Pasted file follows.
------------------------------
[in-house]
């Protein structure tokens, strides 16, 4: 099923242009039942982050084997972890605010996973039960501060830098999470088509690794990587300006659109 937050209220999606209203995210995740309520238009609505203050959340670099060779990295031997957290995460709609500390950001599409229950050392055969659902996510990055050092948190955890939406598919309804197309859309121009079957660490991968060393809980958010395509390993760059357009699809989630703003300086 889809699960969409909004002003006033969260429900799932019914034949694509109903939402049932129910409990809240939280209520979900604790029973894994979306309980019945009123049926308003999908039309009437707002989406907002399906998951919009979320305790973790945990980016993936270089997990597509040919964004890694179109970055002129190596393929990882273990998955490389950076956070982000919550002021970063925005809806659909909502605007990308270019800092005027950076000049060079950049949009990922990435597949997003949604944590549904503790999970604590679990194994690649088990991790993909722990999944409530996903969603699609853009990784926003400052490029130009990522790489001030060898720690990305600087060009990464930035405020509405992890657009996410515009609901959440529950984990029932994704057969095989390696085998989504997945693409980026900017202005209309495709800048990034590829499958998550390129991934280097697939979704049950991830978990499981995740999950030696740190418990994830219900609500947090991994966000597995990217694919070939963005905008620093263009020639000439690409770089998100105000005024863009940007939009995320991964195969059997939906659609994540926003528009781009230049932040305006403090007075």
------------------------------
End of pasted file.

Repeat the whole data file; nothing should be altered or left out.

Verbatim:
[in-house]
């Protein structure tokens, strides 16, 4: 099923242009039942982050084997972890605010996973039960501060830098999470088509690794990587300006659109 937050209220999606209203995210995740309520238009609505203050959340670099060779990295031997957290995460709609500390950001599409229950050392055969659902996510990055050092948190955890939406598919309804197309859309121009079957660490991968060393809980958010395509390993760059357009699809989630703003300086 889809699960969409909004002003006033969260429900799932019914034949694509109903939402049932129910409990809240939280209520979900604790029973894994979306309980019945009123049926308003999908039309009437707002989406907002399906998951919009979320305790973790945990980016993936270089997990597509040919964004890694179109970055002129190596393929990882273990998955490389950076956070982000919550002021970063925005809806659909909502605007990308270019800092005027950076000049060079950049949009990922990435597949997003949604944590549904503790999970604590679990194994690649088990991790993909722990999944409530996903969603699609853009990784926003400052490029130009990522790489001030060898720690990305600087060009990464930035405020509405992890657009996410515009609901959440529950984990029932994704057969095989390696085998989504997945693409980026900017202005209309495709800048990034590829499958998550390129991934280097697939979704049950991830978990499981995740999950030696740190418990994830219900609500947090991994966000597995990217694919070939963005905008620093263009020639000439690409770089998100105000005024863009940007939009995320991964195969059997939906659609994540926003528009781009230049932040305006403090007075």